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WWE Hardcore Championship

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Title: WWE Hardcore Championship  
Author: World Heritage Encyclopedia
Language: English
Subject: Rhino (wrestler), Rob Van Dam, Jeff Hardy, Mick Foley, Molly Holly
Collection: 1998 Introductions, Hardcore Wrestling Championships, Recurring Sporting Events Established in 1998, Wwe Championships
Publisher: World Heritage Encyclopedia

WWE Hardcore Championship

WWE Hardcore Championship
Date established November 2, 1998
Date retired August 26, 2002
Other name(s)
  • WWF Hardcore Championship
  • Texas Hardcore Championship

The WWE Hardcore Championship was the biggest hardcore wrestling championship in WWE (formerly the World Wrestling Federation) and was contested under "hardcore" rules (no disqualifications, no countouts, and pinfalls count anywhere). In the latter part of the title's history, a rule was implemented allowing anyone to challenge the champion at any place or time, provided a referee was present (dubbed the "24/7 Rule").


  • History 1
    • 24/7 Rules 1.1
    • Unification and retirement 1.2
    • Origin of the belt 1.3
  • See also 2
  • References 3
  • External links 4


Vince McMahon awarded Mankind the World Wrestling Federation (WWF) Hardcore Championship on November 2, 1998. After Mankind lost the title to The Big Boss Man, he never attempted to recapture it, mainly because of the main event push he received shortly afterward. At the time of conception, the idea was for the belt to be used in comedy segments to play on Mankind's reputation as a hardcore wrestler. But, as Mankind and hardcore wrestling became more popular with audiences, the Hardcore Championship became a more serious title. Its popularity led competitor World Championship Wrestling to create its own Hardcore Championship, a move followed by numerous independent promotions.

24/7 Rules

Raven, 27-time Hardcore Champion, the most title reigns by any wrestler

When Crash Holly won the belt, he introduced the "24/7 rule" which said the belt was to be defended at all times, as long as a referee was present. This allowed for many comic relief moments, such as the belt changing hands while the champion was asleep, and The Headbangers chasing Crash Holly around an amusement park in Brooklyn (Holly eventually escaped from a ball pit and ran from the building, still the champion).

At WrestleMania X8, Maven defended the title against Goldust. After they knocked each other out with trash can lids, Spike Dudley entered and pinned Maven to win the title. Then, in the backstage area, The Hurricane pinned Spike for the title. Mighty Molly (The Hurricane's sidekick) told The Hurricane to go to the "Hurri-cycle" before knocking him out with a frying pan when his back was turned and pinning him. While looking for a safe place, Christian won the title by pinning Molly after hitting her in the head with a door. As he was about to leave the building in a taxi, he was attacked and pinned by Maven, who regained the title and escaped in the taxi.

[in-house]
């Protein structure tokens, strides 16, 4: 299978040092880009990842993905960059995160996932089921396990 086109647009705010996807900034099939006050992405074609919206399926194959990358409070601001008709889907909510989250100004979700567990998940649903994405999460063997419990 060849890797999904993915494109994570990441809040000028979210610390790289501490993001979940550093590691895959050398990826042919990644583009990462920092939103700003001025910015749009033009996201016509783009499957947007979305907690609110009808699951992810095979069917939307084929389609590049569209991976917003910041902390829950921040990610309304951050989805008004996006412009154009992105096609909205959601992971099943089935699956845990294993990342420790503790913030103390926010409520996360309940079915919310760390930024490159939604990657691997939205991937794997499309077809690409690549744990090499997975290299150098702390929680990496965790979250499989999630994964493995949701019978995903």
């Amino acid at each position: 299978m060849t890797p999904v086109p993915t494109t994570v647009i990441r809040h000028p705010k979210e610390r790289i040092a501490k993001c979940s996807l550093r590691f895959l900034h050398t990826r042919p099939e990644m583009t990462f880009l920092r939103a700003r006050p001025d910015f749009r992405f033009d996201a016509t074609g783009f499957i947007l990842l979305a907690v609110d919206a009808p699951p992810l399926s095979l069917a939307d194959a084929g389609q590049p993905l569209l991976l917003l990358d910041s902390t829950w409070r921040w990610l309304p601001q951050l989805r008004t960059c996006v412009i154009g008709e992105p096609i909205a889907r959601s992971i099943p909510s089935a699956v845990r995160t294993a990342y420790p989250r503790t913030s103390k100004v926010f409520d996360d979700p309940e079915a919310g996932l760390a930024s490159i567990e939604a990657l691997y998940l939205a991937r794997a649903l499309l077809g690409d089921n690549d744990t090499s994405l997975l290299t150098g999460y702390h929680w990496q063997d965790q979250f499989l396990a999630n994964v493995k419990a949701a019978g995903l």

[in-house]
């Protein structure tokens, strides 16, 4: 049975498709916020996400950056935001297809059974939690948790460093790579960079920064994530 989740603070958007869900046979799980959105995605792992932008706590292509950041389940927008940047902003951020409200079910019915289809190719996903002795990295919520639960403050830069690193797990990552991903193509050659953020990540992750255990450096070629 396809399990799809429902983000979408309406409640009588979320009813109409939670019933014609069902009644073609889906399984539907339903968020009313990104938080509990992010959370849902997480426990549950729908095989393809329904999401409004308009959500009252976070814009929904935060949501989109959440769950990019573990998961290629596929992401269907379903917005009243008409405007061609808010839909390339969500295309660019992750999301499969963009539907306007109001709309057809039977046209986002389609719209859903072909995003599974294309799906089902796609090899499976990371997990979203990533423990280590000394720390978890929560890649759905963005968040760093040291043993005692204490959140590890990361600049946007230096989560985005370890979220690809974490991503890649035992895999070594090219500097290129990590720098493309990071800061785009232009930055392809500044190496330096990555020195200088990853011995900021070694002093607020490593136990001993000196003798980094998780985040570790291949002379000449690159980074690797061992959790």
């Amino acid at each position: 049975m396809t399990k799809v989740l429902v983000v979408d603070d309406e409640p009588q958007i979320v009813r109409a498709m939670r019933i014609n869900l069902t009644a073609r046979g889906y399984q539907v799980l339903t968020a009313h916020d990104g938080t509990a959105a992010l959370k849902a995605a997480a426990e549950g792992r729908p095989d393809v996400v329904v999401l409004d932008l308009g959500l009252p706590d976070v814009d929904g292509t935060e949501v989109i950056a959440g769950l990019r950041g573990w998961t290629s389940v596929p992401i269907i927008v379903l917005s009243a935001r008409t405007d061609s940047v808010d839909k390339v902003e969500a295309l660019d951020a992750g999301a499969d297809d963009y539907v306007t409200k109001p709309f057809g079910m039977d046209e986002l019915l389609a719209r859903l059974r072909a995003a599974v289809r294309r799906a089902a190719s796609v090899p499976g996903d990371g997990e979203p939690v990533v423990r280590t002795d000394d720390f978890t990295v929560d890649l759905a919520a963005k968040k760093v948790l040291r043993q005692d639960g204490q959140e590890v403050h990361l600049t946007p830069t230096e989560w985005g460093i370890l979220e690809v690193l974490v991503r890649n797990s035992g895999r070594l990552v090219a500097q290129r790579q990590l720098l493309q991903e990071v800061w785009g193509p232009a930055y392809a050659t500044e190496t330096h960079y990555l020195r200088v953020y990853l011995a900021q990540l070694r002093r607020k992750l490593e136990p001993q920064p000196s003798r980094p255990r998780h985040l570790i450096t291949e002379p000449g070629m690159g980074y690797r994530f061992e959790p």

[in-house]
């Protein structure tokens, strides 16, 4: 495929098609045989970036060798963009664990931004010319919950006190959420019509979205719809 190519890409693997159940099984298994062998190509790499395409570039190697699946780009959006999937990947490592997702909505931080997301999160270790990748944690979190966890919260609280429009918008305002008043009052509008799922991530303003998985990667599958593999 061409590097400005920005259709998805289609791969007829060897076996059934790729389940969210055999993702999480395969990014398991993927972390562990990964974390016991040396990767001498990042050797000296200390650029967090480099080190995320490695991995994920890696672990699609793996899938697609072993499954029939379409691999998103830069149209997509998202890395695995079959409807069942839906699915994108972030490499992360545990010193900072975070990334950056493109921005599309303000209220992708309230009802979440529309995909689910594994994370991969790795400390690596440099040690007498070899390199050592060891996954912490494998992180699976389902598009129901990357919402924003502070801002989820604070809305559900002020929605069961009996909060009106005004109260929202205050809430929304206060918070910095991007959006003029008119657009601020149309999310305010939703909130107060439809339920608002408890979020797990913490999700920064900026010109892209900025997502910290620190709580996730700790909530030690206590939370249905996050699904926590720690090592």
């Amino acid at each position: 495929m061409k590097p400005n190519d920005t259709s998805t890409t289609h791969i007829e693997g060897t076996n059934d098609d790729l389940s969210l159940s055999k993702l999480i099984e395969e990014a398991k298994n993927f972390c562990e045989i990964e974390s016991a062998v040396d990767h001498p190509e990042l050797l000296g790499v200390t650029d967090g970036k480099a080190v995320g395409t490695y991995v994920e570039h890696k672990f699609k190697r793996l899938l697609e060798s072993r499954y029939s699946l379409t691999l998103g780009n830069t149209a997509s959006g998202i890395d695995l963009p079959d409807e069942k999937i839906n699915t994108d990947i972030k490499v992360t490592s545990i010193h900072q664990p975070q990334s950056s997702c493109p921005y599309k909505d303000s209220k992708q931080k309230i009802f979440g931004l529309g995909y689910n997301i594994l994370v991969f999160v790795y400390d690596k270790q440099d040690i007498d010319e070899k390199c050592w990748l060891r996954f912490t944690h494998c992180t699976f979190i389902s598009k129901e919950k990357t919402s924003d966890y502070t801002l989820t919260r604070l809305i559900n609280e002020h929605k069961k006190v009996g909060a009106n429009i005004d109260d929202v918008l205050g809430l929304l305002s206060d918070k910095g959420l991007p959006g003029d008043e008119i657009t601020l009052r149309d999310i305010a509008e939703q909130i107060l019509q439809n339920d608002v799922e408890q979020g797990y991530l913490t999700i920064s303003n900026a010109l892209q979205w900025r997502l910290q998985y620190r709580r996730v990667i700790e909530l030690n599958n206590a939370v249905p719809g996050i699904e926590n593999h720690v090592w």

Trish Stratus faced Jazz (managed by then-Hardcore Champion Stevie Richards) for the Women's Championship, and lost due to Richards' interference. After the match, Bubba Ray Dudley attacked Richards from behind and pinned him for the title. Raven appeared and pinned Dudley, but quickly lost the title to Justin Credible, who was then pinned by Crash Holly. Dudley hit Holly with a trash can, but Stratus stole the pin on him. Dudley tried to attack Stratus from behind, but Jazz sprayed him with a fire extinguisher. Richards then stole the final pin of the night after Dudley accidentally powerbombed Stratus through a wooden table.

This rule has allowed the shortest title reigns and quickest title changes in WWE history.

Four women have held the Hardcore Championship: Molly Holly, Trish Stratus, Terri Runnels, and The Godfather's ho.

The championship often changed hands at house shows, to give the audience a "big moment". In the end, the title always returned to its original holder.

At WrestleMania 2000, a battle royal match, in the style of Championship Scramble was booked where the title changed hands 10 times during the 15 minutes. The eventual winner was Hardcore Holly[1]

Between the Invasion storyline and Wrestlemania X-8, the "24/7" rule was only used twice, during matches on the RAW editions of August 13, 2001 and September 10, 2001 respectively. Both matches were coincidentally between Kurt Angle and Rob Van Dam. On the August 13 edition, Jeff Hardy interfered and brought a referee with him, and pinned Van Dam for the title, setting up a match for them at that year's Summerslam. On the September 10 edition, however, Angle won the match, then was thrown off the entrance ramp by Steve Austin, who then also threw Van Dam off the ramp too. Van Dam landed on Angle and a referee counted the pin.